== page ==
Still for the legal questions must be accounted for Report Questions Legal Basis for Bush's Spying Program - New York Times. Is the executive branch mining data collected on set of vetted standards in techinical compliance with law or even shadows emanating from the law. Or Data Mining, looking for out-of-boundary behavior by adhoc tasking, along less well defined lines of inquiry AlterNet: The Scoop from 'State of War'. It has been suggested that data mining initially used a high ranking captured terrorist's PC as a template for contacts and usage Bush Says Domestic Surveillance 'Limited' - Yahoo! News. How long before someone decides to normalize and refine that template, to come up with lists of items and names to be secretly added to it and watched F.B.I. Watched Activist Groups, New Files Show - New York Times for unsuitable behavior? Are we using the same standards and justifications, for trading security for liberty, we always have Spy Controversy, Redux (Ruth Marcus points to the history here - particularly the Church Committee hearings that walked this tendency back the last time it got out of line. The Wikipedia link above on cointelpro has links to the Church committee final report). If we are trading on new standards, what reasons lie behind this. Even the Fisa Court judges have registerd concerns that requests coming to them in compliance of established law and procedure may be contaminated by non-legal collection. A way of proceeding which renders them entirely moot Judges and Justice Dept. Meet Over Eavesdropping Program - New York Times. The Justice department itself may have felt it was being rolled through due process too abrubtly as it prepared requests for the FISA court leading certain people to regard all legality as simply in the way Justice Deputy Resisted Parts of Spy Program - New York Times.

There is a moral question attendant to this that has to be accounted for too. First a war posited on the terms this one is - the war on terror or the war on the "non-integrated gap" - being a thin cover for the war on resurgent islam that most of those who favor this war see themselves as fighting. Such a war runs the risk of becoming an all purpose endless war in distinctly Orwellian terms. It can't be hard to find those who look upon it approvingly in just such terms already. This 'forever war' also becomes a war on the open society. Yet for all the resources and manpower the administration has thrown at the war the struggle is not a central concern of most Americans . So much so that John Yoo would ask Samuel Alito if he thinks we are at war: Thirty Questions for Alito: Is America at War? John Yoo - New York Times. The U S has been fighting wars or police actions for virtually all its history, the U S has always had enemies. Now we are asked to accept a rhetoric of peril that begins the end of the American experiment - the nation conceived in liberty. We are told now it is a dangerous world and we must become the type of nation that views security in proper light and allows strong men to take decisive, quick, necessarily secret action for the best.' This is what Cheney is really saying in his defense of such programs Cheney Cites Justifications For Domestic Eavesdropping. The bullying tactic - He will state there will probabaly be another conus attack. "No one can guarantee that we won't be hit again, but neither should anyone say that the relative safety of the last four years came as an accident," Cheney said. "America has been protected not by luck but by sensible policy decisions." Implicitly he allows this may happen even if they are given everything they want for security, yet if the opposition tries to balance liberty with security, Cheney is letting it be known any future attack will be laid against whatever is not allowed.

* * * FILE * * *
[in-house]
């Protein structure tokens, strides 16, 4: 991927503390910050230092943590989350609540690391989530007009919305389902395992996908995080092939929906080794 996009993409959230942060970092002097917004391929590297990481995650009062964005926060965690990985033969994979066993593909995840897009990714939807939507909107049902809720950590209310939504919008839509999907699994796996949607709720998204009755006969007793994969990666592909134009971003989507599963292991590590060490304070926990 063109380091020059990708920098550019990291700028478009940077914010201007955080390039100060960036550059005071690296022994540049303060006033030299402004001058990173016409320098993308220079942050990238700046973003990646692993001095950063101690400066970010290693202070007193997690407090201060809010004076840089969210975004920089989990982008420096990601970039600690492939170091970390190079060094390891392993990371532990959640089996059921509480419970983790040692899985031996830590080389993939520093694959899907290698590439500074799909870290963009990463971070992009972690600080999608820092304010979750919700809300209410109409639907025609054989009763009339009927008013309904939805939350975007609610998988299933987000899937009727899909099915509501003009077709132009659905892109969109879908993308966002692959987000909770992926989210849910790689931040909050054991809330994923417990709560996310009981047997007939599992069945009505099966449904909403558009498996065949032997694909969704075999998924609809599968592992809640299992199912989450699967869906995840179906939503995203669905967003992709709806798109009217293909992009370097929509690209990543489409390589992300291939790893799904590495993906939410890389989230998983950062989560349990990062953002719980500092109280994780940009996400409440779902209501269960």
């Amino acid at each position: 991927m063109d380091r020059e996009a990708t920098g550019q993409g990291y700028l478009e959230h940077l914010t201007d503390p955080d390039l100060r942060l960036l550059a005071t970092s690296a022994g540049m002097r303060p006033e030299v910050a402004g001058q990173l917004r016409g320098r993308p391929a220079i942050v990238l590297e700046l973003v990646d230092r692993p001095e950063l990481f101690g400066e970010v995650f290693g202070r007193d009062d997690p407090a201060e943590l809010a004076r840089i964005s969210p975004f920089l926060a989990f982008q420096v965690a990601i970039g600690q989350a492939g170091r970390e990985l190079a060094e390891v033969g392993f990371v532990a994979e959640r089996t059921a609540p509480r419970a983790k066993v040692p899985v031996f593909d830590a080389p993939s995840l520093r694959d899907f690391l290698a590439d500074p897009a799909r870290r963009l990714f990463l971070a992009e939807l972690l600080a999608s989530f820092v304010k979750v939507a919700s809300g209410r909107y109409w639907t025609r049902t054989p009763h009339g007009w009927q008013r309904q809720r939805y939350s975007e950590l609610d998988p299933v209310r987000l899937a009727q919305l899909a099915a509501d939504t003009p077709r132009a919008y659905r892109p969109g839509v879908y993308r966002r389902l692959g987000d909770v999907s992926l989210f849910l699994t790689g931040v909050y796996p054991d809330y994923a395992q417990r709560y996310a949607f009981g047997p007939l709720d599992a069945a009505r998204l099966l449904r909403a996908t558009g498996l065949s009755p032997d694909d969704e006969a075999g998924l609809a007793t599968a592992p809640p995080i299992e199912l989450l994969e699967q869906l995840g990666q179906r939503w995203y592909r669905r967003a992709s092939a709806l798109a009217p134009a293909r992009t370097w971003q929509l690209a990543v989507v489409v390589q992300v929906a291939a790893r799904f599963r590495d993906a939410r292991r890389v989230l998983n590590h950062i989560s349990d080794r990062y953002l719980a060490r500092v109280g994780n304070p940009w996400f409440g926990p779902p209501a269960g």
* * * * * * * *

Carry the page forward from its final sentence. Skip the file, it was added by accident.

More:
There are ademocratic impulses in our culture; on the right as well as left. They are threaded from the extremes well into the mainstream. These impulses run strongly in our vice president. Consider the energy bill situation. Closed meeting sessions with the Vice President - by the energy and extraction industry but not environmental or conservation concerns. I recall reading portions of the text in the final bill appearing to be included directly from energy industry documents. My sister tells me that this is not particularly uncommon, but when a Supreme court decision blankets the whole affair to keep it all non disclosed, something is radically wrong. Capping it all off there was congressional testimony from assorted energy ceo's obsuring their role in Cheney's task force, this is eventually shown to be misleading. Their retort: they weren't under oath (this attracted little attention at the time, but see this Huffington report piece).